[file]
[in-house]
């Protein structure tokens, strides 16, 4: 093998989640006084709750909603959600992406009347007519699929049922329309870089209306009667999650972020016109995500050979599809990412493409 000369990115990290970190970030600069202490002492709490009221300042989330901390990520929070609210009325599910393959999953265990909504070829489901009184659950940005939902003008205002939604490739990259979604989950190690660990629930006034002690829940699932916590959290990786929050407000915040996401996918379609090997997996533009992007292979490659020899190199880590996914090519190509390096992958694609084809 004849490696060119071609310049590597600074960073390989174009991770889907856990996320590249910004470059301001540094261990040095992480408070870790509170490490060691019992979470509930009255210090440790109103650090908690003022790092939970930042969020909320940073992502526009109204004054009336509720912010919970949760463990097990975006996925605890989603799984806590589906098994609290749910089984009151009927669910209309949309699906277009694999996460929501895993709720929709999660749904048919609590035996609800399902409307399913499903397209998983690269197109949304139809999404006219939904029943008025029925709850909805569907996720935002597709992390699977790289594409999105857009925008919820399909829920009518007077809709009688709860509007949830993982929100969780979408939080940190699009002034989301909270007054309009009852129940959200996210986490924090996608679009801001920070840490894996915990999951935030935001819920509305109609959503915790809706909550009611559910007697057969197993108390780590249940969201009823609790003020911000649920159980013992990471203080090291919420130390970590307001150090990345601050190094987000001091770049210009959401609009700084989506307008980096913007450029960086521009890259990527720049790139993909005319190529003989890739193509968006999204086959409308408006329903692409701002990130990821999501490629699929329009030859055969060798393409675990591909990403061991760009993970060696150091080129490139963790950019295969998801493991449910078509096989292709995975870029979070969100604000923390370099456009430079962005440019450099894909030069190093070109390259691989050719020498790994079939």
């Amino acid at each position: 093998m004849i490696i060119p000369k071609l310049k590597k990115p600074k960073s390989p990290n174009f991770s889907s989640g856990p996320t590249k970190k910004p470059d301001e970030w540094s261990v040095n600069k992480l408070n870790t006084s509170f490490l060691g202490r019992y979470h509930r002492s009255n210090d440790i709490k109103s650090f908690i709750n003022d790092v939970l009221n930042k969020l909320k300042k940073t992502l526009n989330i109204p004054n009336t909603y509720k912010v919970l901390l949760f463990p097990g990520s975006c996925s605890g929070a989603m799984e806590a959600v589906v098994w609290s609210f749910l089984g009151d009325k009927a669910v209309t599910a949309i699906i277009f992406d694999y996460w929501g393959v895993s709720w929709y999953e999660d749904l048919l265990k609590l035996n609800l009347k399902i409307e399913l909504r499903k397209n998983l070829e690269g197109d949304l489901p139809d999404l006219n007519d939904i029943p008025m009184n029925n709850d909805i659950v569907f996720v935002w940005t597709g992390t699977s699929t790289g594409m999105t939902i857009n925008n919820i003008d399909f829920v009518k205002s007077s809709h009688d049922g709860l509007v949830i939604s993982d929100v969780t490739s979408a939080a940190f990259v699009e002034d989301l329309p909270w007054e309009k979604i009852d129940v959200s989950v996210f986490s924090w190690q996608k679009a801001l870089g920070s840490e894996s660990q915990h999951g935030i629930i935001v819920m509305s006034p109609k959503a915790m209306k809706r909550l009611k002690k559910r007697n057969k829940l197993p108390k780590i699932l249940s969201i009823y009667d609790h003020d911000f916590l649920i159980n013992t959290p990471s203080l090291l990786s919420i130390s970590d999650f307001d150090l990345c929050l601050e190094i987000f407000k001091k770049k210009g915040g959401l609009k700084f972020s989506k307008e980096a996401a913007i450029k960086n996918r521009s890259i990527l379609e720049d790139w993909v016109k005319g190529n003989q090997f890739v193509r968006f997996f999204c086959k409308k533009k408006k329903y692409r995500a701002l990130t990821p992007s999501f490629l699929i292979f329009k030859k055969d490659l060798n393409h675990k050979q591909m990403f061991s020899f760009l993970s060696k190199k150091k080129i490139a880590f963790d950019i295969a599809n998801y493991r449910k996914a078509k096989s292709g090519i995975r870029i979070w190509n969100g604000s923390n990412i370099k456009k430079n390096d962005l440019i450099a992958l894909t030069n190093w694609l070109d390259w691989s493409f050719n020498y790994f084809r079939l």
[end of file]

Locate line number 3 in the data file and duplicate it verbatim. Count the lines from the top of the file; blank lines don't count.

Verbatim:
């Amino acid at each position: 093998m004849i490696i060119p000369k071609l310049k590597k990115p600074k960073s390989p990290n174009f991770s889907s989640g856990p996320t590249k970190k910004p470059d301001e970030w540094s261990v040095n600069k992480l408070n870790t006084s509170f490490l060691g202490r019992y979470h509930r002492s009255n210090d440790i709490k109103s650090f908690i709750n003022d790092v939970l009221n930042k969020l909320k300042k940073t992502l526009n989330i109204p004054n009336t909603y509720k912010v919970l901390l949760f463990p097990g990520s975006c996925s605890g929070a989603m799984e806590a959600v589906v098994w609290s609210f749910l089984g009151d009325k009927a669910v209309t599910a949309i699906i277009f992406d694999y996460w929501g393959v895993s709720w929709y999953e999660d749904l048919l265990k609590l035996n609800l009347k399902i409307e399913l909504r499903k397209n998983l070829e690269g197109d949304l489901p139809d999404l006219n007519d939904i029943p008025m009184n029925n709850d909805i659950v569907f996720v935002w940005t597709g992390t699977s699929t790289g594409m999105t939902i857009n925008n919820i003008d399909f829920v009518k205002s007077s809709h009688d049922g709860l509007v949830i939604s993982d929100v969780t490739s979408a939080a940190f990259v699009e002034d989301l329309p909270w007054e309009k979604i009852d129940v959200s989950v996210f986490s924090w190690q996608k679009a801001l870089g920070s840490e894996s660990q915990h999951g935030i629930i935001v819920m509305s006034p109609k959503a915790m209306k809706r909550l009611k002690k559910r007697n057969k829940l197993p108390k780590i699932l249940s969201i009823y009667d609790h003020d911000f916590l649920i159980n013992t959290p990471s203080l090291l990786s919420i130390s970590d999650f307001d150090l990345c929050l601050e190094i987000f407000k001091k770049k210009g915040g959401l609009k700084f972020s989506k307008e980096a996401a913007i450029k960086n996918r521009s890259i990527l379609e720049d790139w993909v016109k005319g190529n003989q090997f890739v193509r968006f997996f999204c086959k409308k533009k408006k329903y692409r995500a701002l990130t990821p992007s999501f490629l699929i292979f329009k030859k055969d490659l060798n393409h675990k050979q591909m990403f061991s020899f760009l993970s060696k190199k150091k080129i490139a880590f963790d950019i295969a599809n998801y493991r449910k996914a078509k096989s292709g090519i995975r870029i979070w190509n969100g604000s923390n990412i370099k456009k430079n390096d962005l440019i450099a992958l894909t030069n190093w694609l070109d390259w691989s493409f050719n020498y790994f084809r079939l």